Casino and resort operator Genting Singapore PLC (SGX: G13) has seen its shares fall by a steep 28% over the past year. Does the fall make any sense? A simple framework for understanding stock price movements There can be good reasons as well as poor reasons for why a stock’s price moves. For the Foolish investor, understanding the right reason is important. If we can determine the reason, we may get an inkling on whether the movement in a stock’s price is deserved or undeserved and thus act accordingly. To help with this, I would like to defer to a couple of…
Casino and resort operator Genting Singapore PLC (SGX: G13) has seen its shares fall by a steep 28% over the past year. Does the fall make any sense?
A simple framework for understanding stock price movements
There can be good reasons as well as poor reasons for why a stock’s price moves.
For the Foolish investor, understanding the right reason is important. If we can determine the reason, we may get an inkling on whether the movement in a stock’s price is deserved or undeserved and thus act accordingly.
To help with this, I would like to defer to a couple of paragraphs from The Little Book that Builds Wealth by author and fund manager Pat Dorsey:
“Over long stretches of time, there are just two things that push a stock up or down: The investment return, driven by earnings growth and dividends, and the speculative return, driven by changes in the price-earnings (P/E) ratio.
Think of the investment return as reflecting a company’s financial performance, and the speculative return as reflecting the exuberance or pessimism of other investors.”
Under Dorsey’s framework, stock price returns can be from the deserved-end of the spectrum (investment return), the undeserved-end of the spectrum (speculative return), or anywhere in between.
Deciphering the fall
To gain some understanding of Genting Singapore’s price decline, we can track changes in simple but important financial metrics like its earnings per share (EPS) and price to earnings (PE ratio); these numbers could also be a simple way for you to track the progress of a company over time and can form part of your investment journal entries.
The table below illustrates how Genting Singapore’s EPS, PE ratio, and stock price have changed compared to a year ago:
Source: Google Finance; Earnings Report
As you can tell, a sharply lower EPS has been the predominant factor in pushing shares of Genting Singapore’s stock price down by nearly 28% over the last 12 months. With the big reduction in earnings, Genting Singapore’s lower share price does seem warranted.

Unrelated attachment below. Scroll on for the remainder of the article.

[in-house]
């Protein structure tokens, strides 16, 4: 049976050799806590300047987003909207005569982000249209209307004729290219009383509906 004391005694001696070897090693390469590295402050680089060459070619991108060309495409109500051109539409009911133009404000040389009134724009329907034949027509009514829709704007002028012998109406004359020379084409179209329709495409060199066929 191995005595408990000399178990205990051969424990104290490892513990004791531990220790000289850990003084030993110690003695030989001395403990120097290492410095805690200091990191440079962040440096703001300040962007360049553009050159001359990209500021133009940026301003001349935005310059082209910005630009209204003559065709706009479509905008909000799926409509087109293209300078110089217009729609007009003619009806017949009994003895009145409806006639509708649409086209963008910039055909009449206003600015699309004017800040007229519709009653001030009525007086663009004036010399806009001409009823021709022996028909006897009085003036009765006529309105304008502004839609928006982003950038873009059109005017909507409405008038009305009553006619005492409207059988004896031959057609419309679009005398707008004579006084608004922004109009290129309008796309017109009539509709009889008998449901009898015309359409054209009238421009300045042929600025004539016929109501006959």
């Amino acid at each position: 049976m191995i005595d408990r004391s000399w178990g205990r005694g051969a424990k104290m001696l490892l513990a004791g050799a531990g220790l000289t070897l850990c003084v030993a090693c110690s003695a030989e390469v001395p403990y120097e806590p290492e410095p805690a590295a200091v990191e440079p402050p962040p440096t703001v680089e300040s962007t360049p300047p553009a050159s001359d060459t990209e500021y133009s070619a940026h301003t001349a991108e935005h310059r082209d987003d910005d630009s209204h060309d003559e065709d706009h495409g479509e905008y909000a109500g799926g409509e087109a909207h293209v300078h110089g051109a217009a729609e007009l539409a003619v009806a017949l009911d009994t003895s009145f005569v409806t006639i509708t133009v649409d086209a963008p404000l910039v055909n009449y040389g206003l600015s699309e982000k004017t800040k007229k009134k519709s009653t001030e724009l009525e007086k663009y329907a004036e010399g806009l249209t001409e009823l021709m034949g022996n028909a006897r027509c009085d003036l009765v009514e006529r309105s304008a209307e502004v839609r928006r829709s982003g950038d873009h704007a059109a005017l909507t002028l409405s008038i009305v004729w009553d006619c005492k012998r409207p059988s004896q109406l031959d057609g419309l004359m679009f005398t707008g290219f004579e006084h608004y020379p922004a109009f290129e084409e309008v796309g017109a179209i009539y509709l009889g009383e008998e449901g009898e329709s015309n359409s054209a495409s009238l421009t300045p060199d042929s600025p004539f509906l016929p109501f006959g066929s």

The company, which owns an iconic Singapore tourism landmark, the Resorts World Sentosa, had recorded a loss of S$16.9 million in its most recent quarter (the three months ended 30 June 2015) with revenue cratering by 23%.
Lower gaming revenue was the big culprit there. Genting Singapore’s management team had opined that the poor top-line showing was due to an unfavourable global VIP premium business amidst a weak environment for the gaming industry.
On a brighter note though, Genting Singapore still maintains a solid balance sheet. As of 30 June 2015, it had S$4.4 billion in cash & equivalents and just S$1.7 billion in debt.
Genting Singapore’s shares are currently valued – with a PE ratio of 41.3 – at a premium to the broader market. To that point, the PE ratio of the SPDR STI ETF (SGX: ES3), an ETF that mimics the fundamentals of the Straits Times Index (SGX: ^STI), is less than 12 at the moment.
If a stock price rises (or falls), we should try to understand if it is backed by a company’s fundamental growth (decline), or whether it is simply a result of investor exuberance (pessimism).
When we understand the difference, we may become a better judge on whether a stock’s price gains (losses) are justified – with commensurate growth (decline) in earnings – or had happened because of the market’s irrationality. Such knowledge can then aid us in our decision making.
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The information provided is for general information purposes only and is not intended to be personalised investment or financial advice. Motley Fool Singapore contributor Chin Hui Leong doesn’t own shares in any companies mentioned.